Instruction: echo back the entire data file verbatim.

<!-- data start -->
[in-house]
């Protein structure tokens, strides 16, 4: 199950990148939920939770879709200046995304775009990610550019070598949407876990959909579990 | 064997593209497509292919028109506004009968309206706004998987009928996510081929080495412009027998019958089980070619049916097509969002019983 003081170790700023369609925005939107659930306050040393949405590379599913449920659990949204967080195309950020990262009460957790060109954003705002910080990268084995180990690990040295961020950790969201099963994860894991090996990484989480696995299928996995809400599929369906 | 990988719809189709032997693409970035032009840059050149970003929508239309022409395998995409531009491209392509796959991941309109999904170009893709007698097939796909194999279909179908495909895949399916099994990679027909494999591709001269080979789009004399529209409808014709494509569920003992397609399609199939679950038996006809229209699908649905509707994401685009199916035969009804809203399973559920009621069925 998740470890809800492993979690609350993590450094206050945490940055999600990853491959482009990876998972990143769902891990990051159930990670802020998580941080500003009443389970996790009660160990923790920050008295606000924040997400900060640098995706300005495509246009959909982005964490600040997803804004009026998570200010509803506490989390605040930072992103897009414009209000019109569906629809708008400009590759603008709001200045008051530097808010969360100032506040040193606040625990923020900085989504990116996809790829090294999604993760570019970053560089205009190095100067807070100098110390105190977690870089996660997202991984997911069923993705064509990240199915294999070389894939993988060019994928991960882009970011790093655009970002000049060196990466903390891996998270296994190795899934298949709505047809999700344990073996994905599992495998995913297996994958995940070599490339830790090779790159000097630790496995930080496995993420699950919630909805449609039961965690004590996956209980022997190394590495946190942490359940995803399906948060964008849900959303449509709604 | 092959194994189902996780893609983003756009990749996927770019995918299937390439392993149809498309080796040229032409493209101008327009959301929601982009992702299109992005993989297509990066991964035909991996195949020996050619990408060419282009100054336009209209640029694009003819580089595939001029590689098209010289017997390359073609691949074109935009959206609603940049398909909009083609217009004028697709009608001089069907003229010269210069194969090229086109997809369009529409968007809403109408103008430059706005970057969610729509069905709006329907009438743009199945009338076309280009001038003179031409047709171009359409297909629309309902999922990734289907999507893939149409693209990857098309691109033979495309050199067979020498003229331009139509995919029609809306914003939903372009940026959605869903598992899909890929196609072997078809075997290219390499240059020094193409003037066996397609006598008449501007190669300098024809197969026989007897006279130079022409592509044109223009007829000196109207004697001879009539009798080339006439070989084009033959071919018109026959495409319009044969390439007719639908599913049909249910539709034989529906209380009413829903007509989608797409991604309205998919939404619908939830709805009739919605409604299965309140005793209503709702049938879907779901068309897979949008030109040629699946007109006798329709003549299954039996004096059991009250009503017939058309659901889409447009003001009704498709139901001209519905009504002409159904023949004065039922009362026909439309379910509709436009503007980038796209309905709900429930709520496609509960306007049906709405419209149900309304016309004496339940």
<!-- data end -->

[in-house]
């Protein structure tokens, strides 16, 4: 199950990148939920939770879709200046995304775009990610550019070598949407876990959909579990 | 064997593209497509292919028109506004009968309206706004998987009928996510081929080495412009027998019958089980070619049916097509969002019983 003081170790700023369609925005939107659930306050040393949405590379599913449920659990949204967080195309950020990262009460957790060109954003705002910080990268084995180990690990040295961020950790969201099963994860894991090996990484989480696995299928996995809400599929369906 | 990988719809189709032997693409970035032009840059050149970003929508239309022409395998995409531009491209392509796959991941309109999904170009893709007698097939796909194999279909179908495909895949399916099994990679027909494999591709001269080979789009004399529209409808014709494509569920003992397609399609199939679950038996006809229209699908649905509707994401685009199916035969009804809203399973559920009621069925 998740470890809800492993979690609350993590450094206050945490940055999600990853491959482009990876998972990143769902891990990051159930990670802020998580941080500003009443389970996790009660160990923790920050008295606000924040997400900060640098995706300005495509246009959909982005964490600040997803804004009026998570200010509803506490989390605040930072992103897009414009209000019109569906629809708008400009590759603008709001200045008051530097808010969360100032506040040193606040625990923020900085989504990116996809790829090294999604993760570019970053560089205009190095100067807070100098110390105190977690870089996660997202991984997911069923993705064509990240199915294999070389894939993988060019994928991960882009970011790093655009970002000049060196990466903390891996998270296994190795899934298949709505047809999700344990073996994905599992495998995913297996994958995940070599490339830790090779790159000097630790496995930080496995993420699950919630909805449609039961965690004590996956209980022997190394590495946190942490359940995803399906948060964008849900959303449509709604 | 092959194994189902996780893609983003756009990749996927770019995918299937390439392993149809498309080796040229032409493209101008327009959301929601982009992702299109992005993989297509990066991964035909991996195949020996050619990408060419282009100054336009209209640029694009003819580089595939001029590689098209010289017997390359073609691949074109935009959206609603940049398909909009083609217009004028697709009608001089069907003229010269210069194969090229086109997809369009529409968007809403109408103008430059706005970057969610729509069905709006329907009438743009199945009338076309280009001038003179031409047709171009359409297909629309309902999922990734289907999507893939149409693209990857098309691109033979495309050199067979020498003229331009139509995919029609809306914003939903372009940026959605869903598992899909890929196609072997078809075997290219390499240059020094193409003037066996397609006598008449501007190669300098024809197969026989007897006279130079022409592509044109223009007829000196109207004697001879009539009798080339006439070989084009033959071919018109026959495409319009044969390439007719639908599913049909249910539709034989529906209380009413829903007509989608797409991604309205998919939404619908939830709805009739919605409604299965309140005793209503709702049938879907779901068309897979949008030109040629699946007109006798329709003549299954039996004096059991009250009503017939058309659901889409447009003001009704498709139901001209519905009504002409159904023949004065039922009362026909439309379910509709436009503007980038796209309905709900429930709520496609509960306007049906709405419209149900309304016309004496339940």